The tuning system is being way, way overhyped in reviews like Steve Guttenberg's (no surprise). Use of EQ on a DAP is a larger effect than what is possible with the impedance changes for the UE PRM.

 

 

Also, I confirmed with a UE rep that each dial does not directly correspond to bass, mids and treble driver groups, but rather each has an effect on the overall impedence measures.

 

There is no change above 100, so setting it to 150 or 999 is the same as 100.  I plan on finding out the details, but I was told by some high up LUE (Logitech Ultimate Ears) people it changes the bass, mids, and treble, and my ears confirmed.  And I had two sessions with the box so far and used my other CIEMs for comparisons both times.  Using the bypass button to go between neutral and the knobs at max/min, I did think there were fairly significant changes, but not huge changes.  I was using my DX100 as a source.

 

 

 

 

Quote:
Originally Posted by YoengJyh View Post

 

 

 

Then i better not to waste the 2k... buy 2 pair of UE RM better.

 

I like the IERM, but would take the PRM over two IERMs any day!

 

Quote:
Originally Posted by jude View Post

 

I couldn't disagree more.

 

I've tuned mine to help compensate for differences between my left and right ears (as mentioned in the post that starts this thread), and the result was outstanding. The Personal Reference Monitor has been my personal reference (no pun intended) IEM since it arrived--my current first-string quarterback in a stable of world-class custom in-ears.

 

Kunlun, I know you have a penchant for wanting to thoroughly skewer what you see as rip-offs and hype, but, in my opinion, your aim is way off on this one.

 

Tune it as a matched pair, and you'll end up with nothing less than a top-tier custom IEM. If you've got any differences between your ears, if you're feeling a bit bold during the tuning process--bold enough to tune with those differences in mind--and the outcome can be extraordinary.

 

If yours didn't turn out well, you should see what UE can do to help you.

 

While I have yet to determine exactly where it falls, it is competitive with the best I have.  

 

Are the PRMs worth $2K?  I would go back to my standard answer about what CIEM is best for each person, and that is what fits their sound signature preferences and falls within their price range.  If someone can tune the sound to their preference and has the money, that is worth a lot in my book.  I PM with people from time to time that are not happy with their custom IEMs because they read one glowing review or a fast moving thread about a new product and got caught up in the hype, not realizing what they truly wanted.  Some are happy initially until the newness and jump in performance from other gear wears off, others are dissatisfied from the start.  The PRM avoids that with the tuning.  Tune to your preferences...you decide.  And, if you don't like your tuning, UE will work with you to get it right.  What is that worth?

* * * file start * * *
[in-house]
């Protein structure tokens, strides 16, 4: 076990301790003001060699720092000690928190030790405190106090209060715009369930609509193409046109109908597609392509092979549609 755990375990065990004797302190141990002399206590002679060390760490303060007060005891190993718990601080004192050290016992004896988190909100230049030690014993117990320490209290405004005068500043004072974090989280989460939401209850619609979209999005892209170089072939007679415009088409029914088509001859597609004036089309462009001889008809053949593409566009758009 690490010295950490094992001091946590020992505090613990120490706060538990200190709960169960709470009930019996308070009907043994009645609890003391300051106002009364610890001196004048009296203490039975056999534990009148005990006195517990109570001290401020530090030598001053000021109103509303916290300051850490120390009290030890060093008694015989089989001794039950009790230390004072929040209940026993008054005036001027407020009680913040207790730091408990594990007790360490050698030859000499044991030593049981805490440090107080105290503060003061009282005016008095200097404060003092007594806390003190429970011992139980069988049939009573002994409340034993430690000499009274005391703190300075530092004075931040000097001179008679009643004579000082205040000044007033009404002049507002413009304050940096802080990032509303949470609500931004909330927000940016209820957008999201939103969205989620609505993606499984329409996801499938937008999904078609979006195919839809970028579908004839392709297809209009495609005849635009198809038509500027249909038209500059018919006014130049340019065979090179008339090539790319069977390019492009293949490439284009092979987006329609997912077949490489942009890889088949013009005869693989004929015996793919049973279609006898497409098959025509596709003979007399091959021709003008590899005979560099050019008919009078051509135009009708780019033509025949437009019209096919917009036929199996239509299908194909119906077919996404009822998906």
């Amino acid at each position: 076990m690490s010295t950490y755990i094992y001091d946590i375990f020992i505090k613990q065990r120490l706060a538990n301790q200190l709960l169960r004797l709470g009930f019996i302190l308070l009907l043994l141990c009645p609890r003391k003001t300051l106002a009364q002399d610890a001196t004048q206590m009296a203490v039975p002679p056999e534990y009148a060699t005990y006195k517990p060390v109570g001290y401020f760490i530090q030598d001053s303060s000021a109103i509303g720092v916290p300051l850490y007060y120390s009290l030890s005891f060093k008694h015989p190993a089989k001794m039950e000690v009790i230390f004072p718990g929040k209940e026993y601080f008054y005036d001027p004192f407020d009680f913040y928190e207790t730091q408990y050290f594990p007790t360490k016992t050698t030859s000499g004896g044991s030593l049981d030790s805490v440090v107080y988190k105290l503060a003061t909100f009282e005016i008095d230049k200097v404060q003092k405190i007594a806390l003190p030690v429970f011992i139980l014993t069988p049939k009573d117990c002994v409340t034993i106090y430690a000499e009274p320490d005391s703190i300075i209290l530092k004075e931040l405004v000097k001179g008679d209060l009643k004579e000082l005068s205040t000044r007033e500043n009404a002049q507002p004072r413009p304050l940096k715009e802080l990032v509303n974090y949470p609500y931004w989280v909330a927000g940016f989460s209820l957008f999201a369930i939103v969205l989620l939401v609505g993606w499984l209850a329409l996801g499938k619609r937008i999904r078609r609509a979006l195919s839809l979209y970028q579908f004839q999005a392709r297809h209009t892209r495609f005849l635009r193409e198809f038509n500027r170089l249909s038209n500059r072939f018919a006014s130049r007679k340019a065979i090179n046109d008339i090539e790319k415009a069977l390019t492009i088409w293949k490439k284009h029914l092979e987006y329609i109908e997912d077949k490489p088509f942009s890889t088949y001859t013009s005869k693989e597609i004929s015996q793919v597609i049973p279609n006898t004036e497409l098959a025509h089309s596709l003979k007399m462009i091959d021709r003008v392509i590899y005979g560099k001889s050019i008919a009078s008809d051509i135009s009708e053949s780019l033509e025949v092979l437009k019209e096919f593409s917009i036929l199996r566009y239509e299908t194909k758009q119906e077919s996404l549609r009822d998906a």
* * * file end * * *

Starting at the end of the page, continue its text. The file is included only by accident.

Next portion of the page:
post #203 of 213
Thread Starter 
Quote:
Originally Posted by Kunlun View Post

...Not to be repetitive, but I did play and test the tuning quite a bit, turning the knobs to extremes and then to smaller deviations from neutral and the effects tend to be relatively mild and quite different than an EQ.

 

I think people will be getting the wrong idea if they think the tuning is like an EQ, I'm sure we agree that it's not...

 

Though the tuning box doesn't operate like a graphic equalizer or parametric equalizer, it does alter the tonal balance, so I think it could reasonably be said that audio equalization of a sort is obviously a component of the tuning process.

 

I don't think they're intending the Personal Reference Monitor for the general consumer market. I think they're intending the Personal Reference Monitor for the pro audio market, and/or consumers who could reasonably be called (or at the very least consider themselves) experienced listeners.

 

I admit that I found the the tuning session to be a unique and at times a somewhat intimidating process. I brought music. I brought a bucketload of test tones. I stayed a while. I tuned with a goal in mind, and I tuned until I was not only comfortable with what I was hearing from the tuning pieces, but really satisfied.

 

The custom in-ear monitors market is still very much a specialty market. Well, the Personal Reference Monitor is a specialty product within that specialty market. It's certainly not for everyone; but for those it is for, it can be uniquely marvelous.